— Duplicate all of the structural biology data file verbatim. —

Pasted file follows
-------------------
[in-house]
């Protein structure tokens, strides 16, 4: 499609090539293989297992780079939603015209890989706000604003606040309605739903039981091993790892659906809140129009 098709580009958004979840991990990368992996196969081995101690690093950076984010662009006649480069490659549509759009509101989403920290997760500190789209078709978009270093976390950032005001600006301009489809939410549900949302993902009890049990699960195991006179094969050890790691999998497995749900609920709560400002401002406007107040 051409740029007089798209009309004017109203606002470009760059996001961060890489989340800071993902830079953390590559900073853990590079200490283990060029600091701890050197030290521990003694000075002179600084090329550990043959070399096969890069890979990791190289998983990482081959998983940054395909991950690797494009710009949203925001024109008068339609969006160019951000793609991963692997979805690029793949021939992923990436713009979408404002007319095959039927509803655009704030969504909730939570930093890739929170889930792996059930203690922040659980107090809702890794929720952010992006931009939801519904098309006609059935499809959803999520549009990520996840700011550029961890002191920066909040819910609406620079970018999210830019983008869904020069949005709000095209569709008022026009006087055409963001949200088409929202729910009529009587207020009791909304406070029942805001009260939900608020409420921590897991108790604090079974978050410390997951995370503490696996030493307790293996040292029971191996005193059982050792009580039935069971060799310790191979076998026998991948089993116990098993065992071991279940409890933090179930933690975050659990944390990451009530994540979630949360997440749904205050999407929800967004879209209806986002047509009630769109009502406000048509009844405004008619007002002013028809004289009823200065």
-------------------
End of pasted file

[in-house]
């Protein structure tokens, strides 16, 4: 499609090539293989297992780079939603015209890989706000604003606040309605739903039981091993790892659906809140129009 098709580009958004979840991990990368992996196969081995101690690093950076984010662009006649480069490659549509759009509101989403920290997760500190789209078709978009270093976390950032005001600006301009489809939410549900949302993902009890049990699960195991006179094969050890790691999998497995749900609920709560400002401002406007107040 051409740029007089798209009309004017109203606002470009760059996001961060890489989340800071993902830079953390590559900073853990590079200490283990060029600091701890050197030290521990003694000075002179600084090329550990043959070399096969890069890979990791190289998983990482081959998983940054395909991950690797494009710009949203925001024109008068339609969006160019951000793609991963692997979805690029793949021939992923990436713009979408404002007319095959039927509803655009704030969504909730939570930093890739929170889930792996059930203690922040659980107090809702890794929720952010992006931009939801519904098309006609059935499809959803999520549009990520996840700011550029961890002191920066909040819910609406620079970018999210830019983008869904020069949005709000095209569709008022026009006087055409963001949200088409929202729910009529009587207020009791909304406070029942805001009260939900608020409420921590897991108790604090079974978050410390997951995370503490696996030493307790293996040292029971191996005193059982050792009580039935069971060799310790191979076998026998991948089993116990098993065992071991279940409890933090179930933690975050659990944390990451009530994540979630949360997440749904205050999407929800967004879209209806986002047509009630769109009502406000048509009844405004008619007002002013028809004289009823200065």